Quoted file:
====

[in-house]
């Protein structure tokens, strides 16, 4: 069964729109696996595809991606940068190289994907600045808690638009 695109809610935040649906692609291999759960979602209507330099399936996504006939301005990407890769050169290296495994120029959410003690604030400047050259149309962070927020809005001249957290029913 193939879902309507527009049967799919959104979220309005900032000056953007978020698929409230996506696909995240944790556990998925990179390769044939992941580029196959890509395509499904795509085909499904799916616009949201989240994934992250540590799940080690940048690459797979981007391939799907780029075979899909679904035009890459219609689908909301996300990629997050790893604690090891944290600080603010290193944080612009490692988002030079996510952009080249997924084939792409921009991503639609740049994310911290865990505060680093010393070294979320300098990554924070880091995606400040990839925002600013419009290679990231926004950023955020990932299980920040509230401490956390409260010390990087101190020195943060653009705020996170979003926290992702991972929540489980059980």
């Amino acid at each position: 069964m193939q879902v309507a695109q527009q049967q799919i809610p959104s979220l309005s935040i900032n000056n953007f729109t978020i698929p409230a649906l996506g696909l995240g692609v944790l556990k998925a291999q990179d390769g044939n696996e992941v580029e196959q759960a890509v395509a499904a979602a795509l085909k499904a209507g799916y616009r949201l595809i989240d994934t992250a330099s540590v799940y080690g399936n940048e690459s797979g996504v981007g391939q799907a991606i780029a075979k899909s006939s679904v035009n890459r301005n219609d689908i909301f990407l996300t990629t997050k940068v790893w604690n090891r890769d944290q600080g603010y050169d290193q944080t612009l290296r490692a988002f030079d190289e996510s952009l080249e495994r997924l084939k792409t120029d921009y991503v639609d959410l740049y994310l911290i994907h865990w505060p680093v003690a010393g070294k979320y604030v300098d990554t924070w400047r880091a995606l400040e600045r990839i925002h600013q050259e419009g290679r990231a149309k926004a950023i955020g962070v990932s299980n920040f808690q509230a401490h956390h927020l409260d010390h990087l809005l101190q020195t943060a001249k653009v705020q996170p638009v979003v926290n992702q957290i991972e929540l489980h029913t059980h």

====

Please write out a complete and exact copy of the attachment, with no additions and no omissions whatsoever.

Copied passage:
[in-house]
């Protein structure tokens, strides 16, 4: 069964729109696996595809991606940068190289994907600045808690638009 695109809610935040649906692609291999759960979602209507330099399936996504006939301005990407890769050169290296495994120029959410003690604030400047050259149309962070927020809005001249957290029913 193939879902309507527009049967799919959104979220309005900032000056953007978020698929409230996506696909995240944790556990998925990179390769044939992941580029196959890509395509499904795509085909499904799916616009949201989240994934992250540590799940080690940048690459797979981007391939799907780029075979899909679904035009890459219609689908909301996300990629997050790893604690090891944290600080603010290193944080612009490692988002030079996510952009080249997924084939792409921009991503639609740049994310911290865990505060680093010393070294979320300098990554924070880091995606400040990839925002600013419009290679990231926004950023955020990932299980920040509230401490956390409260010390990087101190020195943060653009705020996170979003926290992702991972929540489980059980």
């Amino acid at each position: 069964m193939q879902v309507a695109q527009q049967q799919i809610p959104s979220l309005s935040i900032n000056n953007f729109t978020i698929p409230a649906l996506g696909l995240g692609v944790l556990k998925a291999q990179d390769g044939n696996e992941v580029e196959q759960a890509v395509a499904a979602a795509l085909k499904a209507g799916y616009r949201l595809i989240d994934t992250a330099s540590v799940y080690g399936n940048e690459s797979g996504v981007g391939q799907a991606i780029a075979k899909s006939s679904v035009n890459r301005n219609d689908i909301f990407l996300t990629t997050k940068v790893w604690n090891r890769d944290q600080g603010y050169d290193q944080t612009l290296r490692a988002f030079d190289e996510s952009l080249e495994r997924l084939k792409t120029d921009y991503v639609d959410l740049y994310l911290i994907h865990w505060p680093v003690a010393g070294k979320y604030v300098d990554t924070w400047r880091a995606l400040e600045r990839i925002h600013q050259e419009g290679r990231a149309k926004a950023i955020g962070v990932s299980n920040f808690q509230a401490h956390h927020l409260d010390h990087l809005l101190q020195t943060a001249k653009v705020q996170p638009v979003v926290n992702q957290i991972e929540l489980h029913t059980h």